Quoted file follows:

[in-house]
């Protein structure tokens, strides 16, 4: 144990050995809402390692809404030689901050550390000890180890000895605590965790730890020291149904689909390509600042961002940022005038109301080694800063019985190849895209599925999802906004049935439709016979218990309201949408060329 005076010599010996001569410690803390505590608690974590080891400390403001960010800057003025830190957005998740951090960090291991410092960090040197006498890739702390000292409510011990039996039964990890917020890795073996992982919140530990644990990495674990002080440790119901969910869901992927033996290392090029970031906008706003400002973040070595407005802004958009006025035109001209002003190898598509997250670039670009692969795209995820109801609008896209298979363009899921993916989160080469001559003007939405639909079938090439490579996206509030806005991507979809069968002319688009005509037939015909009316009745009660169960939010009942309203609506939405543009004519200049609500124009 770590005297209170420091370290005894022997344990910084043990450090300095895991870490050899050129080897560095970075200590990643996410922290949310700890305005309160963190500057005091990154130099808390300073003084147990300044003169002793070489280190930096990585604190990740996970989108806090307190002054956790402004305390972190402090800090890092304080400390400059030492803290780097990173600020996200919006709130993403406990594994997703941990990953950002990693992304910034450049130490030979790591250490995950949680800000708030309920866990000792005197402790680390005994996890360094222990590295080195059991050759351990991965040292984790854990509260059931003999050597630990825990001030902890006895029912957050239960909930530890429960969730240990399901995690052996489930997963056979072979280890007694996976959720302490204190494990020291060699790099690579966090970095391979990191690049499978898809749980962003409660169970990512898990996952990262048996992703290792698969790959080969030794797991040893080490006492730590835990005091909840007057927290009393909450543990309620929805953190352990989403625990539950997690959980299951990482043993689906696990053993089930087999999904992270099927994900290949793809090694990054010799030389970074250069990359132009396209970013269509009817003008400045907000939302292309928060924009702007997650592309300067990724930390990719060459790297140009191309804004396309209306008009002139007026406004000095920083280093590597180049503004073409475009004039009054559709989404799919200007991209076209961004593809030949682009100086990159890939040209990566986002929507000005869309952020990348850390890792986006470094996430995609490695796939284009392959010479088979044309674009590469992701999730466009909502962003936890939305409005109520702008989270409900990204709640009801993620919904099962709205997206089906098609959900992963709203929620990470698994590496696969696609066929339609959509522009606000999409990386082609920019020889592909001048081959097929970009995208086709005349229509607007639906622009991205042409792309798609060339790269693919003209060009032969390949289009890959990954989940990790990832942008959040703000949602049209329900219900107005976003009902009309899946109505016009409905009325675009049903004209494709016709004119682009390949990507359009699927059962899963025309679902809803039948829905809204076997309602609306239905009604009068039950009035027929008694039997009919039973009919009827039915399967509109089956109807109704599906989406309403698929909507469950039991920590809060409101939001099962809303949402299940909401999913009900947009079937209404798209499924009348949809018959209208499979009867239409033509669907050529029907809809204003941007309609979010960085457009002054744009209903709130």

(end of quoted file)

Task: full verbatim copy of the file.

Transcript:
[in-house]
């Protein structure tokens, strides 16, 4: 144990050995809402390692809404030689901050550390000890180890000895605590965790730890020291149904689909390509600042961002940022005038109301080694800063019985190849895209599925999802906004049935439709016979218990309201949408060329 005076010599010996001569410690803390505590608690974590080891400390403001960010800057003025830190957005998740951090960090291991410092960090040197006498890739702390000292409510011990039996039964990890917020890795073996992982919140530990644990990495674990002080440790119901969910869901992927033996290392090029970031906008706003400002973040070595407005802004958009006025035109001209002003190898598509997250670039670009692969795209995820109801609008896209298979363009899921993916989160080469001559003007939405639909079938090439490579996206509030806005991507979809069968002319688009005509037939015909009316009745009660169960939010009942309203609506939405543009004519200049609500124009 770590005297209170420091370290005894022997344990910084043990450090300095895991870490050899050129080897560095970075200590990643996410922290949310700890305005309160963190500057005091990154130099808390300073003084147990300044003169002793070489280190930096990585604190990740996970989108806090307190002054956790402004305390972190402090800090890092304080400390400059030492803290780097990173600020996200919006709130993403406990594994997703941990990953950002990693992304910034450049130490030979790591250490995950949680800000708030309920866990000792005197402790680390005994996890360094222990590295080195059991050759351990991965040292984790854990509260059931003999050597630990825990001030902890006895029912957050239960909930530890429960969730240990399901995690052996489930997963056979072979280890007694996976959720302490204190494990020291060699790099690579966090970095391979990191690049499978898809749980962003409660169970990512898990996952990262048996992703290792698969790959080969030794797991040893080490006492730590835990005091909840007057927290009393909450543990309620929805953190352990989403625990539950997690959980299951990482043993689906696990053993089930087999999904992270099927994900290949793809090694990054010799030389970074250069990359132009396209970013269509009817003008400045907000939302292309928060924009702007997650592309300067990724930390990719060459790297140009191309804004396309209306008009002139007026406004000095920083280093590597180049503004073409475009004039009054559709989404799919200007991209076209961004593809030949682009100086990159890939040209990566986002929507000005869309952020990348850390890792986006470094996430995609490695796939284009392959010479088979044309674009590469992701999730466009909502962003936890939305409005109520702008989270409900990204709640009801993620919904099962709205997206089906098609959900992963709203929620990470698994590496696969696609066929339609959509522009606000999409990386082609920019020889592909001048081959097929970009995208086709005349229509607007639906622009991205042409792309798609060339790269693919003209060009032969390949289009890959990954989940990790990832942008959040703000949602049209329900219900107005976003009902009309899946109505016009409905009325675009049903004209494709016709004119682009390949990507359009699927059962899963025309679902809803039948829905809204076997309602609306239905009604009068039950009035027929008694039997009919039973009919009827039915399967509109089956109807109704599906989406309403698929909507469950039991920590809060409101939001099962809303949402299940909401999913009900947009079937209404798209499924009348949809018959209208499979009867239409033509669907050529029907809809204003941007309609979010960085457009002054744009209903709130």